×

G-matrices. (English) Zbl 1237.15024

The authors introduce the concept: G-matrix (which is totally different from the concept G-matrix in biology). A nonsingular real square matrix \(A\) is called a G-matrix if there exist nonsingular diagonal matrices \(D_1\) and \(D_2\) such that \((A^{-1})^T= D_1AD_2\). Examples of G-matrices include Cauchy matrices and orthogonal matrices. Although the reason to introduce G-matrices does not seem to be clear, this is an interesting notion in theory. A number of properties of G-matrices are obtained and sign patterns of G-matrices are studied.
By the way, the restrictions on Cauchy matrices in Theorem 2.11 is redundant as mentioned after this theorem. This can easily be seen from the formula on Line 8 of Page 733.

MSC:

15B05 Toeplitz, Cauchy, and related matrices
15A23 Factorization of matrices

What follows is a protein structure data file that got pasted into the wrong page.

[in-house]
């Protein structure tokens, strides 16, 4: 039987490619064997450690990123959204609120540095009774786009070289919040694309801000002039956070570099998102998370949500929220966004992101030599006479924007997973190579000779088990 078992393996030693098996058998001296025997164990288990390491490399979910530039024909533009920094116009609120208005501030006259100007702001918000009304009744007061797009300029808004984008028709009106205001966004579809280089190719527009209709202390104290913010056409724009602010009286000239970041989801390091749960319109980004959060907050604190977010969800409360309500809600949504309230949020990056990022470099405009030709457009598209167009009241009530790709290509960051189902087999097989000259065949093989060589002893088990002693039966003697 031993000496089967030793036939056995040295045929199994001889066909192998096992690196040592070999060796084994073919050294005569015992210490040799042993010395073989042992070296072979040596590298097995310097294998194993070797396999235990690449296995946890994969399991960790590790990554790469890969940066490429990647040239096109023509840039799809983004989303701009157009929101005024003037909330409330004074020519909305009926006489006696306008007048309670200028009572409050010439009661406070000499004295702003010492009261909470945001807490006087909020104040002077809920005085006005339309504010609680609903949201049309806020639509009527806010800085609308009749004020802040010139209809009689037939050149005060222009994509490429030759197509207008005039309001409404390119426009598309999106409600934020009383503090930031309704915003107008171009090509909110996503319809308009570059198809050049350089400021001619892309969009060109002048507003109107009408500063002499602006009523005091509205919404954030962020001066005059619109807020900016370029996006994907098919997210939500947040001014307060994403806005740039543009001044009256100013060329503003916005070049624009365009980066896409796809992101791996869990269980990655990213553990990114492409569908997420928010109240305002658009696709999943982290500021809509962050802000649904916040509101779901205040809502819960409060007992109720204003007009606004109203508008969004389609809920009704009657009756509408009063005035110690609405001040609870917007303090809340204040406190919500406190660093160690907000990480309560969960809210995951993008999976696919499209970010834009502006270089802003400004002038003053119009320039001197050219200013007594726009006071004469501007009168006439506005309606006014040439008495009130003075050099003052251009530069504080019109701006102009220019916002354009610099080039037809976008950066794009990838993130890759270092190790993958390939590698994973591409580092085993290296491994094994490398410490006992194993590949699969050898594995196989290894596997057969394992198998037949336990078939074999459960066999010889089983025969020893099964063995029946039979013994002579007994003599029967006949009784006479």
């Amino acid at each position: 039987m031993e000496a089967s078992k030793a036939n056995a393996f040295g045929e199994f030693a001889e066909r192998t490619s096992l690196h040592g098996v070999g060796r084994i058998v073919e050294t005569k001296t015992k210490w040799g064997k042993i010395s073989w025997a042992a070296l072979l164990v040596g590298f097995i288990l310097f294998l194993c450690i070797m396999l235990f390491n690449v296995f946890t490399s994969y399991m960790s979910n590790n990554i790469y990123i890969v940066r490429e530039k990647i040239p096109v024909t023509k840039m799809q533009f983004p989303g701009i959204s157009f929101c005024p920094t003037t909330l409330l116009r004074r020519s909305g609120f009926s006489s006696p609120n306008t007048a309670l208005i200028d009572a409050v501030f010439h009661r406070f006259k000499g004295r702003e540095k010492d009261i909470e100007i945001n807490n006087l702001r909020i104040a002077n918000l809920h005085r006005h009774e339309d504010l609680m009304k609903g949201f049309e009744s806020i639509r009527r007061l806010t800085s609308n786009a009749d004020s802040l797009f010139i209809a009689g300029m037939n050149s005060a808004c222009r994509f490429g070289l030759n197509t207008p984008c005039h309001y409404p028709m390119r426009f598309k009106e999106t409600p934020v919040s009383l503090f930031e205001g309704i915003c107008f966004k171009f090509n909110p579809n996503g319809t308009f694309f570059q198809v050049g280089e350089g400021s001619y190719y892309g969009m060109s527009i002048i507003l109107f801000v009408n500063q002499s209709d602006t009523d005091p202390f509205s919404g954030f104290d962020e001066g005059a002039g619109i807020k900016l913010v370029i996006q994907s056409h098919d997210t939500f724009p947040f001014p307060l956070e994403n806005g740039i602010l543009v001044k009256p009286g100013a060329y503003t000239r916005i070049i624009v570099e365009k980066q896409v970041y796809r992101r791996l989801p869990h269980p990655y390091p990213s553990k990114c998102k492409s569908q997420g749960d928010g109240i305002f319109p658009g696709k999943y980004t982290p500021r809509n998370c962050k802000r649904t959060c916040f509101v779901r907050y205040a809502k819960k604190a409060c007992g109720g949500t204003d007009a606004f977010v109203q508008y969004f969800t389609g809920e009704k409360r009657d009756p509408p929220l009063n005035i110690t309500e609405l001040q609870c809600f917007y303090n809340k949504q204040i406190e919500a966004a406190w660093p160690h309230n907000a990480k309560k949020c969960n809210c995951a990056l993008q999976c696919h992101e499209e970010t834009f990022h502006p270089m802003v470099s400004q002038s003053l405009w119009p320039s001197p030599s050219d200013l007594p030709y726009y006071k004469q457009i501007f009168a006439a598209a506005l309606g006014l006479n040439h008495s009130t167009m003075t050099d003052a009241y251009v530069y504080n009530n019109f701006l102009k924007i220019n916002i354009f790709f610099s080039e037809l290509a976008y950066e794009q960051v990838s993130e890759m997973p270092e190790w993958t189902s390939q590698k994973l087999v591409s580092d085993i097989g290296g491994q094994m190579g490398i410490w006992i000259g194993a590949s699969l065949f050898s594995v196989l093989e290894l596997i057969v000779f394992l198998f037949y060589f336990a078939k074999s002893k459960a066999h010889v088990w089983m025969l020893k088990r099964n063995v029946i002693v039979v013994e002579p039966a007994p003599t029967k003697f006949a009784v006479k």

15B10 Orthogonal matrices
15B35 Sign pattern matrices
PDF BibTeX XML Cite
Full Text: DOI

References:

[1] Brualdi, R.A.; Shader, B.L., Matrices of sign-solvable linear systems, (1995), Cambridge University Press Cambridge · Zbl 0833.15002
[2] Eschenbach, C.A.; Hall, F.J.; Harrell, D.L.; Li, Zhongshan, When does the inverse have the same sign pattern as the transpose?, Czechoslovak math. J., 49, 255-275, (1999) · Zbl 0954.15013
[3] Fiedler, M., Relations between the diagonal elements of two mutually inverse positive definite matrices, Czechoslovak math. J., 14, 39-51, (1964) · Zbl 0158.28005
[4] Fiedler, M., Complementary basic matrices, Linear algebra appl., 384, 199-206, (2004) · Zbl 1059.15026
[5] Fiedler, M., Intrinsic products and factorizations, Linear algebra appl., 428, 5-13, (2008) · Zbl 1135.15009
[6] Fiedler, M., Notes on Hilbert and Cauchy matrices, Linear algebra appl., 432, 351-356, (2010) · Zbl 1209.15029
[7] Fiedler, M.; Hall, F.J., Some inheritance properties for complementary basic matrices, Linear algebra appl., 433, 2060-2069, (2010) · Zbl 1254.15020
[8] Hall, F.J.; Li, Zhongshan, Sign pattern matrices, (), (Chapter 33) · Zbl 0997.15010
This reference list is based on information provided by the publisher or from digital mathematics libraries. Its items are heuristically matched to zbMATH identifiers and may contain data conversion errors. It attempts to reflect the references listed in the original paper as accurately as possible without claiming the completeness or perfect precision of the matching.